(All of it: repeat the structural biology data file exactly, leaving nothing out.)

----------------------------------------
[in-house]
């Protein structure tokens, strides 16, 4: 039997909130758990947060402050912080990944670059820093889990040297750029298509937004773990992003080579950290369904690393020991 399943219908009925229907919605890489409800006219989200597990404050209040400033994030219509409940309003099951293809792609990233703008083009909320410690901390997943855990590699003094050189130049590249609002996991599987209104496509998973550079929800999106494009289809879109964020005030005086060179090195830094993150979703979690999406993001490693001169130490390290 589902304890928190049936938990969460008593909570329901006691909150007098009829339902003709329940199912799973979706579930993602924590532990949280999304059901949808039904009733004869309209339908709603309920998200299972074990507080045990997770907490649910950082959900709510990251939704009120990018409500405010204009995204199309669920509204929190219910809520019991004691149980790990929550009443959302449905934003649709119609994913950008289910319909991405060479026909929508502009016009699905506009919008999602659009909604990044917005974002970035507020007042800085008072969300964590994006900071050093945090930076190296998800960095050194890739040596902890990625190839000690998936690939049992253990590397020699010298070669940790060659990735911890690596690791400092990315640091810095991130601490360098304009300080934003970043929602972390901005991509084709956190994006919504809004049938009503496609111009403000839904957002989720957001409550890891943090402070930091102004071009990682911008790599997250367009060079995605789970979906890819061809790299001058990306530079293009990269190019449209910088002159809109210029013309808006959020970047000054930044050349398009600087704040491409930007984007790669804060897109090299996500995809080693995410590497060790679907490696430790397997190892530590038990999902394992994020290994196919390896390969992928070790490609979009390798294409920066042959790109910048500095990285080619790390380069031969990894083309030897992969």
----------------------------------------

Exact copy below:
[in-house]
């Protein structure tokens, strides 16, 4: 039997909130758990947060402050912080990944670059820093889990040297750029298509937004773990992003080579950290369904690393020991 399943219908009925229907919605890489409800006219989200597990404050209040400033994030219509409940309003099951293809792609990233703008083009909320410690901390997943855990590699003094050189130049590249609002996991599987209104496509998973550079929800999106494009289809879109964020005030005086060179090195830094993150979703979690999406993001490693001169130490390290 589902304890928190049936938990969460008593909570329901006691909150007098009829339902003709329940199912799973979706579930993602924590532990949280999304059901949808039904009733004869309209339908709603309920998200299972074990507080045990997770907490649910950082959900709510990251939704009120990018409500405010204009995204199309669920509204929190219910809520019991004691149980790990929550009443959302449905934003649709119609994913950008289910319909991405060479026909929508502009016009699905506009919008999602659009909604990044917005974002970035507020007042800085008072969300964590994006900071050093945090930076190296998800960095050194890739040596902890990625190839000690998936690939049992253990590397020699010298070669940790060659990735911890690596690791400092990315640091810095991130601490360098304009300080934003970043929602972390901005991509084709956190994006919504809004049938009503496609111009403000839904957002989720957001409550890891943090402070930091102004071009990682911008790599997250367009060079995605789970979906890819061809790299001058990306530079293009990269190019449209910088002159809109210029013309808006959020970047000054930044050349398009600087704040491409930007984007790669804060897109090299996500995809080693995410590497060790679907490696430790397997190892530590038990999902394992994020290994196919390896390969992928070790490609979009390798294409920066042959790109910048500095990285080619790390380069031969990894083309030897992969």